One wouldn’t know the house now. My father had it rebuilt over and over again. Probably he was just unable to find peace of mind, for the same thing happened with all his houses. He would go south to one of his vacation retreats, and by the time he went back the next summer the place would have been rebuilt all over again. Either there was too little sunshine for him or it needed a terrace in the shade. If there was one floor it needed two, and if there were two, well, better tear one down.
Thus it was with the dacha at Kuntsevo. There are two floors now. No one ever lived on the second, since my father was all alone. Did he, perhaps, want me and my brother and the grand-children to live there? I don’t know. If so, he never mentioned it. He built the second floor in 1948. The following year he held a large reception in the big room there for a delegation of visitors from China. The second floor was never used again.
My father lived on the ground floor. He lived in one room,in fact, and made it do for everything. He slept on the sofa, made up at night as bed and had telephones on the table beside it. The large dining table was piled high with documents, newspapers and books, He used one end for eating when he was alone. There was a side board for China and it has medicines in one of the compartments. My father picked out his medicines himself, since only the doctor he trusted was Vinogradov, when he called once or twice a year. The great, soft rug and the fireplace were all the luxury my father wanted.
The other rooms, which Mezhanov originally designed as a separate office, bedroom and dining room, were all exactly like this one. Once in a while my father moved into one them and rearranged it in his usual way.
After the war, during my father’s last years, the whole Polit buro came for dinner nearly every night. They are in the main room, where my father also saw visitors. I seldom went into this one. and the only foreigner I saw there was Josip Broa Tito in 1946. But alt the other leaders of the foreign Communist parties-English. American, French and Italian -have been there, very likely. It was in this room that my father lay in March, 1953. A sota by the wall was his deathbed.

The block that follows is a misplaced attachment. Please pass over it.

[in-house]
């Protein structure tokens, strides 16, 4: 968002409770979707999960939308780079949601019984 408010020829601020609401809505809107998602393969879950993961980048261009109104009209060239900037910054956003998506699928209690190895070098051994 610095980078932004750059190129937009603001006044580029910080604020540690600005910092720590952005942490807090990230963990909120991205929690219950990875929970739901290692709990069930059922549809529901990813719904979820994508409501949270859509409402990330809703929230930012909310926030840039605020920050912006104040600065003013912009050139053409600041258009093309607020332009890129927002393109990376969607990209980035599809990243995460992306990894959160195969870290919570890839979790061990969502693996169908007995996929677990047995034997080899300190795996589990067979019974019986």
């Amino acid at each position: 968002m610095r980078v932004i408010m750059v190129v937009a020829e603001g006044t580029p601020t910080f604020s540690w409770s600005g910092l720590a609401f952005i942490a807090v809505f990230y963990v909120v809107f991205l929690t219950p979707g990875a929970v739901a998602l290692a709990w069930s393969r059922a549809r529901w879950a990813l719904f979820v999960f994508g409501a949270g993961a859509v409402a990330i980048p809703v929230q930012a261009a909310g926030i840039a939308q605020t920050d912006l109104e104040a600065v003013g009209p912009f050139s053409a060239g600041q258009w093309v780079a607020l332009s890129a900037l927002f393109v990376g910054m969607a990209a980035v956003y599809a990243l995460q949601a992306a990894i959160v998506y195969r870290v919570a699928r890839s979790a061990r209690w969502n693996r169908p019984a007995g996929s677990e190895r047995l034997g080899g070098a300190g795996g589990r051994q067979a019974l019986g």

Once Merzhanov made a “nursery of several rooms, but later they were converted into a single room as impersonal as all the rest, with its sofa, table and rug. What had been a bedroom became a bare passageway. It had a bookcase and a wardrobe. The piano was there, to00, as it annoyed my father in the main room. When and why the piano appeared l have no idea I don’t think it was ever used.
What 1 liked about the house was the wonderful garden and terraces on every side. My father spent every day from spring to fall out on the terraces. During his later years he was especially fond of the small terrace on the west side where he could watch the setting sun. The terrace faced on a garden. A small, glassed-in veranda that had been built after the war looked out on a garden with flowering cherries
The garden, the flowers and the woods that surrounded the dacha were my father’s hobby and relaxation. He never dug in the earth or took a shovel in his hands the way real gardeners do. But he liked things to be cultivated and kept up. He liked the blossoms to be abundant. He liked to see ripe red cherries, apples and tomatoes everywhere, and he expected the gardener t feel the same way. Once in a while he took a pair of shears and pruned a twig or two, but that was the extent of his gardening. Scattered throughout ne garden and woods which were mowed and kept up like a park, were little summerhouses. Some had roots and other were open to the sky. Some were nothing but a wooden floor with a table, a deck chair, a wicker chaise longue. My father spent hours roaming the garden as if he were seeking a quiet, comfortable spot and finding it. In summer he spent days at a time wandering out of doors had his official documents, newspapers and tea brought to him in the park. This was luxury a he wanted and understood it. It showed his healthy appetite for life, his enduring love of nature and the soil. It showed his common sense, too, for in later years he wanted to continue in good health and live longer.